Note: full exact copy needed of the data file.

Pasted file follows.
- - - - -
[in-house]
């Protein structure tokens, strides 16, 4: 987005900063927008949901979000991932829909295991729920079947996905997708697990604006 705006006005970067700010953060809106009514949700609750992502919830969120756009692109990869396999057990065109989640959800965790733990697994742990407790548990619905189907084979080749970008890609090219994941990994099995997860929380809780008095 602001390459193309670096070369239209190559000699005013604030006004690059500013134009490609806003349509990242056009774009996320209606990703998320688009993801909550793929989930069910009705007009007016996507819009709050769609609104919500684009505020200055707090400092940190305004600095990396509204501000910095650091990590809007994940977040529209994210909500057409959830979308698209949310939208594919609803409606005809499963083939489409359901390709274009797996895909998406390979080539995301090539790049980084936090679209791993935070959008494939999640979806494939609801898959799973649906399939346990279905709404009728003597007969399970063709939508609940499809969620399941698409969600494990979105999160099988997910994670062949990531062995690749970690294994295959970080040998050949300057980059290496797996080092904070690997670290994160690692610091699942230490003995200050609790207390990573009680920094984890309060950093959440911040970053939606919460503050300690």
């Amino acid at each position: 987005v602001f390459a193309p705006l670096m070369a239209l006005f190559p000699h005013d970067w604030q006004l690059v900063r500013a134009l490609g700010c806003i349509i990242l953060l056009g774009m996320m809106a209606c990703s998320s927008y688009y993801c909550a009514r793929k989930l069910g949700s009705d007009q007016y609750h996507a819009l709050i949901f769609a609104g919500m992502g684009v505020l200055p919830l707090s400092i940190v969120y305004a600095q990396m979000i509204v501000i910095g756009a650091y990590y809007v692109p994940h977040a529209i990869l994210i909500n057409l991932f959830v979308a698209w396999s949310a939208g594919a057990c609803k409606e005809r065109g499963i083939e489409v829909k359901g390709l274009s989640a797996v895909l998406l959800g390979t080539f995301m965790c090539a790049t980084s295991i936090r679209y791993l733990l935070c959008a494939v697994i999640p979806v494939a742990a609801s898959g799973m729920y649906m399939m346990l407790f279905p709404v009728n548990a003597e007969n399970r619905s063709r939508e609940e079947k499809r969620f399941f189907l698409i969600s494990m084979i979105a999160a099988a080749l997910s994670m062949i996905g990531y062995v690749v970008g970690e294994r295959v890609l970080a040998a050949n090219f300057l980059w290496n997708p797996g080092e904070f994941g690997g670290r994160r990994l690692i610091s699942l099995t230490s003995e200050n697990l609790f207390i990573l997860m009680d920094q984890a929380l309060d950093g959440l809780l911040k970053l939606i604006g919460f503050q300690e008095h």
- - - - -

[in-house]
């Protein structure tokens, strides 16, 4: 987005900063927008949901979000991932829909295991729920079947996905997708697990604006 705006006005970067700010953060809106009514949700609750992502919830969120756009692109990869396999057990065109989640959800965790733990697994742990407790548990619905189907084979080749970008890609090219994941990994099995997860929380809780008095 602001390459193309670096070369239209190559000699005013604030006004690059500013134009490609806003349509990242056009774009996320209606990703998320688009993801909550793929989930069910009705007009007016996507819009709050769609609104919500684009505020200055707090400092940190305004600095990396509204501000910095650091990590809007994940977040529209994210909500057409959830979308698209949310939208594919609803409606005809499963083939489409359901390709274009797996895909998406390979080539995301090539790049980084936090679209791993935070959008494939999640979806494939609801898959799973649906399939346990279905709404009728003597007969399970063709939508609940499809969620399941698409969600494990979105999160099988997910994670062949990531062995690749970690294994295959970080040998050949300057980059290496797996080092904070690997670290994160690692610091699942230490003995200050609790207390990573009680920094984890309060950093959440911040970053939606919460503050300690």
């Amino acid at each position: 987005v602001f390459a193309p705006l670096m070369a239209l006005f190559p000699h005013d970067w604030q006004l690059v900063r500013a134009l490609g700010c806003i349509i990242l953060l056009g774009m996320m809106a209606c990703s998320s927008y688009y993801c909550a009514r793929k989930l069910g949700s009705d007009q007016y609750h996507a819009l709050i949901f769609a609104g919500m992502g684009v505020l200055p919830l707090s400092i940190v969120y305004a600095q990396m979000i509204v501000i910095g756009a650091y990590y809007v692109p994940h977040a529209i990869l994210i909500n057409l991932f959830v979308a698209w396999s949310a939208g594919a057990c609803k409606e005809r065109g499963i083939e489409v829909k359901g390709l274009s989640a797996v895909l998406l959800g390979t080539f995301m965790c090539a790049t980084s295991i936090r679209y791993l733990l935070c959008a494939v697994i999640p979806v494939a742990a609801s898959g799973m729920y649906m399939m346990l407790f279905p709404v009728n548990a003597e007969n399970r619905s063709r939508e609940e079947k499809r969620f399941f189907l698409i969600s494990m084979i979105a999160a099988a080749l997910s994670m062949i996905g990531y062995v690749v970008g970690e294994r295959v890609l970080a040998a050949n090219f300057l980059w290496n997708p797996g080092e904070f994941g690997g670290r994160r990994l690692i610091s699942l099995t230490s003995e200050n697990l609790f207390i990573l997860m009680d920094q984890a929380l309060d950093g959440l809780l911040k970053l939606i604006g919460f503050q300690e008095h």